Right after Mardi Gras (worst timing ever), I was at a local craft store with the boys. They were going through a Pixar phase and were especially obsessed with The Incredibles. We went to look for some fabric for a pillowcase (I can sew a straight line, surely?) but there was nothing Incredibles-themed, so we left with a pile of sketchbooks for the boys (they were also obsessed with drawing) instead. But before we walked away, the cashier mentioned sewing classes for kids.
The idea stuck in my head. And I thought, why kids? Why not me? So the next day I started researching sewing machines and before I spent any money, reluctantly pulled my mom’s old machine out of storage. Fortunately, the user manuals were still nearby, so I gingerly opened them up, dusted off the machine, and decided I would just check to see if it still worked before spending money on a new one.
Wouldn’t you know, once I threaded the bobbin (not too hard with the instruction manual) and dripped oil in the right spots, that old thing came to life? This old Swiss sewing machine, which is from at least the early 1970s and built like a tank, didn’t even miss a beat. Before long, we were stitching together like old friends.
(Not really, I barely managed a straight line.)
… Sitting next to my mom as she sewed at the desk that her machine was built into (what I wouldn’t do for that desk now!)
… The sound of her scissors as they sliced through fabric and tissue paper. (We were forbidden to use them, but they were left-handed so we couldn’t anyway.)
… The dining room table, carefully protected with the felt pads, covered in fabric, pattern pieces, and pins. Pinking shears around the fabric edges to stop the fraying.
… The humming sound of the machine going late into the night as she finished another dress, another costume, another last minute outfit.
I signed up for a class a couple of weeks later, so I could learn to make a pillow. But I was too impatient. I bought a pattern for a simple elastic-waist skirt and some woven cotton with whales on it (the boys helped pick it out.) The pattern said “2 hours.” Yeah, right! But late that night, I had a skirt! It was only …. slightly wonky.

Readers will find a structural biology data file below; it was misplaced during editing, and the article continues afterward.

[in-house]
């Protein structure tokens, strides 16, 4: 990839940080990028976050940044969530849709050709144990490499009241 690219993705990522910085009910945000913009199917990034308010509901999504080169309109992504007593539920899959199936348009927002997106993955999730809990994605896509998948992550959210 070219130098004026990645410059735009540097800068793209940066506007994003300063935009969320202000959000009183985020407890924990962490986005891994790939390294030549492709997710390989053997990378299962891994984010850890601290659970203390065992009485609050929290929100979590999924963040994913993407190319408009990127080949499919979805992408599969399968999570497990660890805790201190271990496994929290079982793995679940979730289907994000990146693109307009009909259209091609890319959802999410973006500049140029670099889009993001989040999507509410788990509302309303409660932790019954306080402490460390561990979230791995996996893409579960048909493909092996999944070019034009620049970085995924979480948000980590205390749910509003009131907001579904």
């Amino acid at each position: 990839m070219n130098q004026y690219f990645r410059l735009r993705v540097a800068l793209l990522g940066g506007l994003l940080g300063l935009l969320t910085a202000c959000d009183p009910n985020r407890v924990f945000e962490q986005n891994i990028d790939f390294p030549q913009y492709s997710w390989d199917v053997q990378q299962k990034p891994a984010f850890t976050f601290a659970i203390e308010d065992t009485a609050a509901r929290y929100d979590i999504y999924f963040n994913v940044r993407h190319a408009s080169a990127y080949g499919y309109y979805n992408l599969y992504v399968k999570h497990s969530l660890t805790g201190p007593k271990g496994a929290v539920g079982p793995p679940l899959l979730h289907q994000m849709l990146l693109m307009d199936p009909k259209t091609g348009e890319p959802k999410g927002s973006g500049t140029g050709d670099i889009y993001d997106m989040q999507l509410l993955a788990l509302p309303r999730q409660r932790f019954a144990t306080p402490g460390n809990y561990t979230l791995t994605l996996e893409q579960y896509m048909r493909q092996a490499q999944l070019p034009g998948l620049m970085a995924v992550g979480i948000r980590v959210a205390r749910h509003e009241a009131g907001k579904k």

And thus began my obsession.
Within weeks I had made pajama pants, a knit skirt, a shirt, and another skirt. I bought a used serger, which you use to sew knits and to finish seams on woven fabrics. I learned that sewing your own clothes may not be cheaper than buying (fabric is expensive!) but you get exactly what you want, and something that fits your body.
Being tall and broad and plus-sized has made it difficult to buy clothes that I like. But now I can just make what I like! I no longer feel bad about myself after shopping. In fact, I’ve only bought a few ready to wear items since I started sewing, and only because I ran out of time before trips.
I bought four yards of gorgeous sequin fabric that I don’t have the skills to sew yet, but hopefully by the end of the year I will be able to turn into a gorgeous skirt or dress. And no one else will own the same outfit! When I went to Singapore for a work trip in April, I brought back a few meters of silk brocade as my souvenir. Someday I’ll turn it into a garment that will always remind me of that trip, instead of yet another Starbucks mug. (Okay, I also bought a Starbucks mug.)
Gifts are no longer stressful but instead are an opportunity for more sewing fun! I’ve given newborn babies tiny outfits, pajama pants for the boys’ friends, wide-brimmed sun hats, and I’m working on unicorn-and-rainbow festooned leggings for my nieces. How wonderful that I can give them something no one else can! (As long as they don’t mind their gifts being a tad late. Sorry girls!)
I also made these tiny hats to donate to Delivering Hope, who will give them to newborn preemies. They’re super simple to make, and if you sew and have some leftover knit fabric from another project, will help you use up your scraps.
You can get the pattern free from the Patterns for Pirates website (a great source for sewing for the whole family).
Don’t know how to sew but want to learn? There are so many great resources. Local sewing shops offer classes and opportunities to sew with other people. And online there are countless blogs, videos, tutorials, and patterns to try.